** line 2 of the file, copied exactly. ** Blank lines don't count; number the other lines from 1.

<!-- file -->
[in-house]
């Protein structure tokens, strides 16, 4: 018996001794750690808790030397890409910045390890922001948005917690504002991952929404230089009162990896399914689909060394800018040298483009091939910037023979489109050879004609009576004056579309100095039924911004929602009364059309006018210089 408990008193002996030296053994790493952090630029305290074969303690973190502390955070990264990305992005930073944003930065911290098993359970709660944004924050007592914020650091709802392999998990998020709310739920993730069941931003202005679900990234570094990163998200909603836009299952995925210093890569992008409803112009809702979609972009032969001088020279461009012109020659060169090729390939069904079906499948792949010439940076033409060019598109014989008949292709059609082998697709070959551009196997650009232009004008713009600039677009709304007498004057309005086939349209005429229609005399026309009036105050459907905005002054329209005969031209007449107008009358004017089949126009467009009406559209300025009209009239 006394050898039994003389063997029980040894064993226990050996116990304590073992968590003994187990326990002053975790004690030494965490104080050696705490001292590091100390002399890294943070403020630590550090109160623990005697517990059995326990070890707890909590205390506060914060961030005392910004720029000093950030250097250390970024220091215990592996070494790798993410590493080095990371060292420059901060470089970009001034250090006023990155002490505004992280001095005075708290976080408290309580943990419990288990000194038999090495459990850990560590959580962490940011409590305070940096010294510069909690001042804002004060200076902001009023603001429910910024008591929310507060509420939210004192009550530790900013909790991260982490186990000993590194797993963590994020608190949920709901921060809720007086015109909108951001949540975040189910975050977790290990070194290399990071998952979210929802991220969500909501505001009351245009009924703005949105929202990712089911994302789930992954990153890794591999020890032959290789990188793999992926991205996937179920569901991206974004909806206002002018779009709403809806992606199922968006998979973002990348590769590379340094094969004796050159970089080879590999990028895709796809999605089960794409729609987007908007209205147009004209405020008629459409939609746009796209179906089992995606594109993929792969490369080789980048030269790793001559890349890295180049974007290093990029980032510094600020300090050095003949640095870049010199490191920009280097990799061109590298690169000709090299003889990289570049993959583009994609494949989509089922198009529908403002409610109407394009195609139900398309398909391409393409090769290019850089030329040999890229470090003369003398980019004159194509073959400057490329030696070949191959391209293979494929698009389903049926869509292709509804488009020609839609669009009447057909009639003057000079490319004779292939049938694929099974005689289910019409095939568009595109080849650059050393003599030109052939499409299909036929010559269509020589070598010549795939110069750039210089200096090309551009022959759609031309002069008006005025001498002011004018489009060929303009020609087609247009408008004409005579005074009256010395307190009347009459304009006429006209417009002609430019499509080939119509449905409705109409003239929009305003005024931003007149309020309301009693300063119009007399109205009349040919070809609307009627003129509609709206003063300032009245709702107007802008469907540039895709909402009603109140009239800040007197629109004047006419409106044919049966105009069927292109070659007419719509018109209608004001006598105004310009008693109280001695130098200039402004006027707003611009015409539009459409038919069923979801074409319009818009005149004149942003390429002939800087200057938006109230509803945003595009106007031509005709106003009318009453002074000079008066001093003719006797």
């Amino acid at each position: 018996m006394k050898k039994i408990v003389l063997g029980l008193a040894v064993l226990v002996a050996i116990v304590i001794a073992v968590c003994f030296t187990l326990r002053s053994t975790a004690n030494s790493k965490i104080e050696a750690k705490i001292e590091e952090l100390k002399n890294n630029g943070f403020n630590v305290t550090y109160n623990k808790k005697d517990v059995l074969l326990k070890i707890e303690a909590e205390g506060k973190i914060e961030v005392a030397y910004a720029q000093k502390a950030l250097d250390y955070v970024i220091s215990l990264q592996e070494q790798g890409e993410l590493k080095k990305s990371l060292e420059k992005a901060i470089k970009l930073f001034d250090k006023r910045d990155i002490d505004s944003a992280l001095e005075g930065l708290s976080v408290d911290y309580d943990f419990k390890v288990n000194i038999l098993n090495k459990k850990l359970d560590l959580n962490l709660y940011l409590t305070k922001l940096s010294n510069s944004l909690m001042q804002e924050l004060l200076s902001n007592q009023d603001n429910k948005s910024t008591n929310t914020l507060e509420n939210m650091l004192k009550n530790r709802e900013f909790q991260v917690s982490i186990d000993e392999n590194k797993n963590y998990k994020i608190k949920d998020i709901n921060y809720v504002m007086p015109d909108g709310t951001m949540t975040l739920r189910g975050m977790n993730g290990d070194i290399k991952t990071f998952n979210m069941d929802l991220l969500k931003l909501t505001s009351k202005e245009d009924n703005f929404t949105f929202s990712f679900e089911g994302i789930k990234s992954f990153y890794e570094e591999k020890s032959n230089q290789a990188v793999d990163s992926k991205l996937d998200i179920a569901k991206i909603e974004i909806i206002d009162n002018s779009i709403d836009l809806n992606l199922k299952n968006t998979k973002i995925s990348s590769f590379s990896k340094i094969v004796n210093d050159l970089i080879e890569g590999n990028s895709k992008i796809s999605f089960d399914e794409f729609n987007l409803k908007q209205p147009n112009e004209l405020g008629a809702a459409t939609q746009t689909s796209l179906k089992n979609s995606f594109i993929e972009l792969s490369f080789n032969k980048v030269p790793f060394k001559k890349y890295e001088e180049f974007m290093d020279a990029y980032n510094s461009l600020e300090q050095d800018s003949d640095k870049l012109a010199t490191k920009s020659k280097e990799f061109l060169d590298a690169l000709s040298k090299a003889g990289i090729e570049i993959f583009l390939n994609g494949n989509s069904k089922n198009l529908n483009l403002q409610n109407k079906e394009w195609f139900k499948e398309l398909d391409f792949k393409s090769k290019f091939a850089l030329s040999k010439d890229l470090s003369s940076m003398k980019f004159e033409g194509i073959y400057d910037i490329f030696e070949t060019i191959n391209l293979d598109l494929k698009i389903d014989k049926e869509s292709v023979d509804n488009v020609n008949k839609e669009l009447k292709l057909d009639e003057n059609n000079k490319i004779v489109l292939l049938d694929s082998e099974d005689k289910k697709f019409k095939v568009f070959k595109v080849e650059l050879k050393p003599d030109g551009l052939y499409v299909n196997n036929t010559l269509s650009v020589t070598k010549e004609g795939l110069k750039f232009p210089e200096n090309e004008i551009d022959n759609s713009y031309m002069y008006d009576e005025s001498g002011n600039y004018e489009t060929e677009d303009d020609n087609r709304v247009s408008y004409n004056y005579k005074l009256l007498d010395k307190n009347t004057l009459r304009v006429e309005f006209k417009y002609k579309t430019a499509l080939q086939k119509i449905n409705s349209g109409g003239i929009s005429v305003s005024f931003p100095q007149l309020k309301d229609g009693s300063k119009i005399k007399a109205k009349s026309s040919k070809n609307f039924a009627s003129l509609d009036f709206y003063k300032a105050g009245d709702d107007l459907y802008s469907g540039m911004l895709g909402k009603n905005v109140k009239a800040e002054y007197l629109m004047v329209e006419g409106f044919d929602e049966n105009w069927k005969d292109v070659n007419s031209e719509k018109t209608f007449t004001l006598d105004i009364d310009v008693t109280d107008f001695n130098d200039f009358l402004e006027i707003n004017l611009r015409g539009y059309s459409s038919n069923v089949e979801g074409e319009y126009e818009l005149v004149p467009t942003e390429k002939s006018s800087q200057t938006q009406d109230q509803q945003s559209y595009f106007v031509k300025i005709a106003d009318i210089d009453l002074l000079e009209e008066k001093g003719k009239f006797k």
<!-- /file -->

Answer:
């Protein structure tokens, strides 16, 4: 018996001794750690808790030397890409910045390890922001948005917690504002991952929404230089009162990896399914689909060394800018040298483009091939910037023979489109050879004609009576004056579309100095039924911004929602009364059309006018210089 408990008193002996030296053994790493952090630029305290074969303690973190502390955070990264990305992005930073944003930065911290098993359970709660944004924050007592914020650091709802392999998990998020709310739920993730069941931003202005679900990234570094990163998200909603836009299952995925210093890569992008409803112009809702979609972009032969001088020279461009012109020659060169090729390939069904079906499948792949010439940076033409060019598109014989008949292709059609082998697709070959551009196997650009232009004008713009600039677009709304007498004057309005086939349209005429229609005399026309009036105050459907905005002054329209005969031209007449107008009358004017089949126009467009009406559209300025009209009239 006394050898039994003389063997029980040894064993226990050996116990304590073992968590003994187990326990002053975790004690030494965490104080050696705490001292590091100390002399890294943070403020630590550090109160623990005697517990059995326990070890707890909590205390506060914060961030005392910004720029000093950030250097250390970024220091215990592996070494790798993410590493080095990371060292420059901060470089970009001034250090006023990155002490505004992280001095005075708290976080408290309580943990419990288990000194038999090495459990850990560590959580962490940011409590305070940096010294510069909690001042804002004060200076902001009023603001429910910024008591929310507060509420939210004192009550530790900013909790991260982490186990000993590194797993963590994020608190949920709901921060809720007086015109909108951001949540975040189910975050977790290990070194290399990071998952979210929802991220969500909501505001009351245009009924703005949105929202990712089911994302789930992954990153890794591999020890032959290789990188793999992926991205996937179920569901991206974004909806206002002018779009709403809806992606199922968006998979973002990348590769590379340094094969004796050159970089080879590999990028895709796809999605089960794409729609987007908007209205147009004209405020008629459409939609746009796209179906089992995606594109993929792969490369080789980048030269790793001559890349890295180049974007290093990029980032510094600020300090050095003949640095870049010199490191920009280097990799061109590298690169000709090299003889990289570049993959583009994609494949989509089922198009529908403002409610109407394009195609139900398309398909391409393409090769290019850089030329040999890229470090003369003398980019004159194509073959400057490329030696070949191959391209293979494929698009389903049926869509292709509804488009020609839609669009009447057909009639003057000079490319004779292939049938694929099974005689289910019409095939568009595109080849650059050393003599030109052939499409299909036929010559269509020589070598010549795939110069750039210089200096090309551009022959759609031309002069008006005025001498002011004018489009060929303009020609087609247009408008004409005579005074009256010395307190009347009459304009006429006209417009002609430019499509080939119509449905409705109409003239929009305003005024931003007149309020309301009693300063119009007399109205009349040919070809609307009627003129509609709206003063300032009245709702107007802008469907540039895709909402009603109140009239800040007197629109004047006419409106044919049966105009069927292109070659007419719509018109209608004001006598105004310009008693109280001695130098200039402004006027707003611009015409539009459409038919069923979801074409319009818009005149004149942003390429002939800087200057938006109230509803945003595009106007031509005709106003009318009453002074000079008066001093003719006797």